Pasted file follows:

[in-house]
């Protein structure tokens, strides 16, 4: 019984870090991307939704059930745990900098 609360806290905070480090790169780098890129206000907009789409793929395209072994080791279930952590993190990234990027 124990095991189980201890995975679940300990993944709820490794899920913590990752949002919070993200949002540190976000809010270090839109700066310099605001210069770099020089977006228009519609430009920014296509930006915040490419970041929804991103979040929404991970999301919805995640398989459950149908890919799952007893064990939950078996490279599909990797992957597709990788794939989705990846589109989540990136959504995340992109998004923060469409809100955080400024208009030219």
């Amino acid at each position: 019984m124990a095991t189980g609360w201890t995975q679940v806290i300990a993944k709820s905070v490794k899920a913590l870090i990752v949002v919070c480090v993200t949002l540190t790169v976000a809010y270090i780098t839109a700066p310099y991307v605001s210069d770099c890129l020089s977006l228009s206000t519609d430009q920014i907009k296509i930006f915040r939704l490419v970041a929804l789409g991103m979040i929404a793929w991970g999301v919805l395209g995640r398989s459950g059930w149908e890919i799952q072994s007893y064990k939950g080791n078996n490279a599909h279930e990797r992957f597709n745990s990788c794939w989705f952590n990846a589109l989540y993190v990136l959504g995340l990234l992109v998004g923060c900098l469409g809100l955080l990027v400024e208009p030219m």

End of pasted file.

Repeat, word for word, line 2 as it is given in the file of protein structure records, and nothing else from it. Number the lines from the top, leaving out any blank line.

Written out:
């Protein structure tokens, strides 16, 4: 019984870090991307939704059930745990900098 609360806290905070480090790169780098890129206000907009789409793929395209072994080791279930952590993190990234990027 124990095991189980201890995975679940300990993944709820490794899920913590990752949002919070993200949002540190976000809010270090839109700066310099605001210069770099020089977006228009519609430009920014296509930006915040490419970041929804991103979040929404991970999301919805995640398989459950149908890919799952007893064990939950078996490279599909990797992957597709990788794939989705990846589109989540990136959504995340992109998004923060469409809100955080400024208009030219």